“But now thus says the Lord, he who created you, O Jacob, he who formed you, O Israel: "Fear not, for I have redeemed you; I have called you by name, you are mine. When you pass through the waters, I will be with you; and through the rivers, they shall not overwhelm you; when you walk through fire you shall not be burned, and the flame shall not consume you. For I am the Lord your God, the Holy One of Israel, your Savior. I give Egypt as your ransom, Cush and Seba in exchange for you. Because you are precious in my eyes, and honored, and I love you, I give men in return for you, peoples in exchange for your life. Fear not, for I am with you; I will bring your offspring from the east, and from the west I will gather you.”
‭‭Isaiah‬ ‭43:1-5‬ ‭ESV‬‬

The clinic in Jinja did some bloodwork, and as we waited for the results I walked outside with Evie and sang Isaiah 43. By this time she had recovered significantly, but was hysterically crying from the several attempts to draw blood. The bloodwork did not show anything abnormal and the doctor referred us to Kampala. After another long drive and more tests, the doctor there determined that Evie had a febrile seizure brought on by a fever related to a throat infection. It was 8pm by the time we reached home. 

We certainly had a day that felt like passing through fire. I am thankful that God prepared my heart to survive that day by equipping me with the truths from the beginning of Isaiah 43. I can’t say that I went through the day without fear, but I can say that God was with me and He was my God and Savior in the midst of an extremely scary day. It occurs to me that the passage does not say, “if” you pass through the waters and “if” you walk through the fire. No, it and “when.”  Yesterday was one of those times for us. And my faithful God kept all of His promises. 

Thursday, August 29, 2019

Do Not Fear

Over the past month or so, I have been struggling more than usual with fear and worry. The occasion this time is my tongue. About a month ago, I noticed some minor changes in the appearance of my tongue. That may sound like a strange reason to worry if you don’t know my history. Five and a half years ago, I had surgery to remove some pre-cancerous areas on my tongue. In the end about 10% of my tongue was removed from the side. It was a very painful recovery and due to some nerve damage, I have had a burning sensation on that part of my tongue ever since. There is an American dentist here in Uganda who has done check-ups ever since the surgery, so I went in to ask him to look at the spot. He said that some changes in appearance are normal as we age and he was not concerned about the appearance of it. Then I started back to school and got a cold. Those sound fairly normal for a teacher at this time of year, and they are. The problem is that as I use my tongue more, the pain increases. This has been the case since my surgery five and a half years ago. When I have a cold, I use my tongue more to clear my throat and swallow. When I teach, I obviously am using my tongue more for talking. This combination has led to a significant increase in that burning sensation on the area of my tongue where I had surgery. These tongue troubles have been the occasion for many of my recent struggles with fear.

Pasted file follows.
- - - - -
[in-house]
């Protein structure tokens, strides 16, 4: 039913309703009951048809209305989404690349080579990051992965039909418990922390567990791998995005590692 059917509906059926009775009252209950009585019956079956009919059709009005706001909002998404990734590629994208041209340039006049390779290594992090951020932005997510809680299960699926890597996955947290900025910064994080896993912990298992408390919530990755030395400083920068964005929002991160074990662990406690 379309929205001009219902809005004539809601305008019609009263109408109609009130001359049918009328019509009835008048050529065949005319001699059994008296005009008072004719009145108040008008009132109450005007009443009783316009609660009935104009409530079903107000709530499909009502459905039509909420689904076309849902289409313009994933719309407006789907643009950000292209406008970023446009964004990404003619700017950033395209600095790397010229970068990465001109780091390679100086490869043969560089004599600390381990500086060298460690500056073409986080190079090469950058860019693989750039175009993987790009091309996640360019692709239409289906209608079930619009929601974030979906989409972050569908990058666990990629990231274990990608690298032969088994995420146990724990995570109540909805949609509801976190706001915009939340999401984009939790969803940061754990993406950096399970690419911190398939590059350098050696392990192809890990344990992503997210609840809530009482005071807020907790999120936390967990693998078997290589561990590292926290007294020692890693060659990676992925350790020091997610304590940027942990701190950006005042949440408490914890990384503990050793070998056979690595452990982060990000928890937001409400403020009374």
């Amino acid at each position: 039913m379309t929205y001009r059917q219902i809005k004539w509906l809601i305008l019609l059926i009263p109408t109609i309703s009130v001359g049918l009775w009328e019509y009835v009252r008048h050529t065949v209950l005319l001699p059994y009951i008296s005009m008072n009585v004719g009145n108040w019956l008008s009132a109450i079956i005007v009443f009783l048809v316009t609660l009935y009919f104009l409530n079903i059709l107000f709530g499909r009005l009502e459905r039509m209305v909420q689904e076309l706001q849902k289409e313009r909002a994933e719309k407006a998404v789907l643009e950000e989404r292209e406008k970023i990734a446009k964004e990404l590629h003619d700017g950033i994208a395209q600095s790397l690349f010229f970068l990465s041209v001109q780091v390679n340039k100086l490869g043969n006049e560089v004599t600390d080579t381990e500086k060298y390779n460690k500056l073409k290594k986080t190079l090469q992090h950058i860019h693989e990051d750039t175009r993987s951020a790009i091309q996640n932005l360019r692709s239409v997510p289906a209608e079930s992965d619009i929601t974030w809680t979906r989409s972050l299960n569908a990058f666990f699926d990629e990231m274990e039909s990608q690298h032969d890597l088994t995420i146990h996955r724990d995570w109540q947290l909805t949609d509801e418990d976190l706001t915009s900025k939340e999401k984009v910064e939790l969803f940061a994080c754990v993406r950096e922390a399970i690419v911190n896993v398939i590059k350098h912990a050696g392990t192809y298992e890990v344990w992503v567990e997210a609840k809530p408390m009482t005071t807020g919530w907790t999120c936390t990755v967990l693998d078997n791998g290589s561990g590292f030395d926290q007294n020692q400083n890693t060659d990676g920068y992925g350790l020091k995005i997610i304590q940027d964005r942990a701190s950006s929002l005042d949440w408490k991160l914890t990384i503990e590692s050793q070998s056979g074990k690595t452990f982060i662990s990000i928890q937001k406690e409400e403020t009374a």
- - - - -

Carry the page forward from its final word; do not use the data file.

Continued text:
I say that these tongue troubles are the occasion for my struggle because I know that they are not the reason for my struggle with fear. The reason has much more to do with heart issues and less to do with the situation. My heart wants to know what the future holds. My heart fears going through difficult, painful times again. And my heart often spends more time looking at my circumstances than looking to my God who has promised to be with me through it all. 

This is why Isaiah 43 has been on my mind so much recently. In this passage, God reminds us that when we go through difficult times (passing through waters, waves, fire), He will be with us and will be our Savior. There is no promise that difficult times will not come. On the contrary, many passsages in Scripture tell us that we will experience trials, difficulties and challenges in this life. Our hope is not in the absence of problems, but in the One who has promised to be with us. God, who created us, knows us, loves us and has called us by name, promises to be with us and to be our Savior in the midst of the difficult times that will come. 

The question that I have to ask myself is this? Will I look at the water, the waves and the fire and live in fear, or will I look to my Savior in faith? I continue to struggle with my natural tendency of fear, but God is strengthening my faith and teaching me to focus on who He is, and what He has promised in His Word. So today, I am asking God to give me faith to believe that the waves will not overcome me. I am asking him to help me not fear, for He is my Lord and is with me. 

“But now thus says the Lord, he who created you, O Jacob, he who formed you, O Israel: "Fear not, for I have redeemed you; I have called you by name, you are mine. When you pass through the waters, I will be with you; and through the rivers, they shall not overwhelm you; when you walk through fire you shall not be burned, and the flame shall not consume you. For I am the Lord your God, the Holy One of Israel, your Savior.”